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Millennials with Student Loans: Fannie Mae’s New Policy Changes Will Help You

Beginning July 29, 2017, Fannie Mae will begin to accept borrowers with debt-to-income ratios (DTI) as high as 50 percent, up from the current 45 percent policy.  This change, in conjunction with their recent updates to the Student Loan Guidelines Selling Guide which offered lenders an easier approach to calculating DTI for those carrying student loans, will help Millennials enter the housing market. Click here to read our recent article on the student loan selling guide update.

It is becoming more apparent that student loan debt is preventing potential homebuyers from buying or selling homes because it increases their DTI ratio and makes it difficult for them to obtain a mortgage at a decent rate.

“In the mortgage arena, the lower your DTI ratio, the better. The federal “qualified mortgage” rule sets the safe maximum at 43 percent, though Fannie Mae, Freddie Mac and the Federal Housing Administration all have exemptions allowing them to buy or insure loans with higher ratios.” –Washington Post

A high DTI suggests that a person has a higher risk of defaulting on a mortgage.  But that’s not really the truth.  The majority of Americans carrying school debt pay their loans on time every month and have good credit, therefore diminishing their risk of late or missed mortgage payments.  These factors are what incited the National Association of Realtors® to urge the Federal Housing Finance Agency to reexamine their criteria and allow those with high DTI and good credit to obtain mortgages without the high fees.  Between 2009 and 2014, the GSEs (Fannie Mae and Freddie Mac) raised their fees by 164%.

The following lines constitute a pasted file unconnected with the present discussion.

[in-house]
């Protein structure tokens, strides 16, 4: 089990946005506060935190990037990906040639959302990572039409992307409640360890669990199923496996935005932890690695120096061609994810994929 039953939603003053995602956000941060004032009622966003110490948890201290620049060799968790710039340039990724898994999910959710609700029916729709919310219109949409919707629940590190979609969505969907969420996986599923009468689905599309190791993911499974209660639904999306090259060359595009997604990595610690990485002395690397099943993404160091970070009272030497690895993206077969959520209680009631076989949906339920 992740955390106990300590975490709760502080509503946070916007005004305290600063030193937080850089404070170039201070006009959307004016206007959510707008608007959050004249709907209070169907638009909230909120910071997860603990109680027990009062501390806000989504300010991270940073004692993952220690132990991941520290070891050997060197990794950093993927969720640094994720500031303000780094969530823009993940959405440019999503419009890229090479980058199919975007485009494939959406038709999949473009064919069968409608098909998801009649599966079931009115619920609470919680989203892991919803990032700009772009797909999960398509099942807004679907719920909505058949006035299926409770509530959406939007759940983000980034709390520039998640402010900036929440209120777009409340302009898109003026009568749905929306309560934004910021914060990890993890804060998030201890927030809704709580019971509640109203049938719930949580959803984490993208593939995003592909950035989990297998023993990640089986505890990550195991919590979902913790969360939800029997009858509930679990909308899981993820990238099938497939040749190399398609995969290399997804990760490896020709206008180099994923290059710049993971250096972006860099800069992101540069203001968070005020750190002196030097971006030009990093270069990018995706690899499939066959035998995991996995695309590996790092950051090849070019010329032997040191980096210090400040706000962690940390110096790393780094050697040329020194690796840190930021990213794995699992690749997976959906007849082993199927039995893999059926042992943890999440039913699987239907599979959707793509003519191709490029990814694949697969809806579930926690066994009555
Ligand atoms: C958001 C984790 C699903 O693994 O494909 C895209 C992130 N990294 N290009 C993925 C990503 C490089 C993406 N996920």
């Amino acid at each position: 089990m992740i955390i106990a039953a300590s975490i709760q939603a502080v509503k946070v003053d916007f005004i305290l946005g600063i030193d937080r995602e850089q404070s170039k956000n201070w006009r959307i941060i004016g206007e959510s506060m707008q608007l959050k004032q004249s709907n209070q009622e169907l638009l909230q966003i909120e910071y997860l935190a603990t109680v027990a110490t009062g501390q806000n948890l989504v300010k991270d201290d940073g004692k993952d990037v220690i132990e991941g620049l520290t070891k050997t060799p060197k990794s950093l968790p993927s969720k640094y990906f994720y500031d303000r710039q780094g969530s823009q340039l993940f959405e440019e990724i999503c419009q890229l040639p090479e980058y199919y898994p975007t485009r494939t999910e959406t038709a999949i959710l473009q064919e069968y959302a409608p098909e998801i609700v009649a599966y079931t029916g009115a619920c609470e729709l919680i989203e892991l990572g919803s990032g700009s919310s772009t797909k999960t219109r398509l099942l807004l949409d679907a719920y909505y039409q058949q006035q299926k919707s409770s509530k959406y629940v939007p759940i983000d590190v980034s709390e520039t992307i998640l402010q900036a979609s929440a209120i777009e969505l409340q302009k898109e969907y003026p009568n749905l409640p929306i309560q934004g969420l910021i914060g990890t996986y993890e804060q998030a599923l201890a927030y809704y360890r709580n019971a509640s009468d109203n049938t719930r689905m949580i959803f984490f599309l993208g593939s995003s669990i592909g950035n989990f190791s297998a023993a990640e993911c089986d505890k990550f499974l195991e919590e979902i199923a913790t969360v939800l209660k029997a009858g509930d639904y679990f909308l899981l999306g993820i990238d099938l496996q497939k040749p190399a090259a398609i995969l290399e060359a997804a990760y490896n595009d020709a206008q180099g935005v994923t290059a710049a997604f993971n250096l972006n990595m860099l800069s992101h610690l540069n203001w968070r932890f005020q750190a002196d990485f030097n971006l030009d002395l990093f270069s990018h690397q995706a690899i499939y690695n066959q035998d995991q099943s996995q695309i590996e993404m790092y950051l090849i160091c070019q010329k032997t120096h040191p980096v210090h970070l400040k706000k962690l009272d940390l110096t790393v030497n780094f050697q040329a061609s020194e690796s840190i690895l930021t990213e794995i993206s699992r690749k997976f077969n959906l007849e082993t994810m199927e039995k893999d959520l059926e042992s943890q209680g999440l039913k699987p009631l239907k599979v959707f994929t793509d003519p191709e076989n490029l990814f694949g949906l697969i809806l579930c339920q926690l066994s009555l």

“Average Americans continue to be priced out of loan products offered by Fannie Mae and Freddie Mac, leaving them with only one affordable choice, a loan from the Federal Housing Administration (FHA). FHA loans are an important option, but in a healthy market they should not be the primary source of safe, affordable mortgage financing.”  –William E Brown, President of NAR in a letter to the Director of the Federal Housing Finance Agency

Brown went on in his letter to explain that by carrying on those fees with the DTI rules as they were while at the same time subsidizing investors worth billions, Fannie Mae and Freddie Mac were undermining their own public mission.  “Rather than focusing on allowing well-qualified Americans to build wealth through affordable mortgages options, Fannie Mae is actively financing large institutions to compete with them.”  In turn, the trend has been that these investors are building high priced rental units thereby diminishing inventory and making homeownership virtually unattainable for the average American in this climate.

This policy update will make it easier to obtain financing backed by Fannie Mae if a mortgage candidate has student loan debt with a debt-to-income ratio of up to 50 percent, but pays their loans on time and has a sound credit history.  Obtaining Fannie Mae mortgages is beneficial to homebuyers because once they reach 20% equity in the home they purchase, the can cancel their mortgage insurance payments, while with FHA loans, mortgage insurance is integrated through the life of the loan.

If you’re interested in learning more about buying or selling your home in today’s current market, contact us today for a free no-obligation consultation.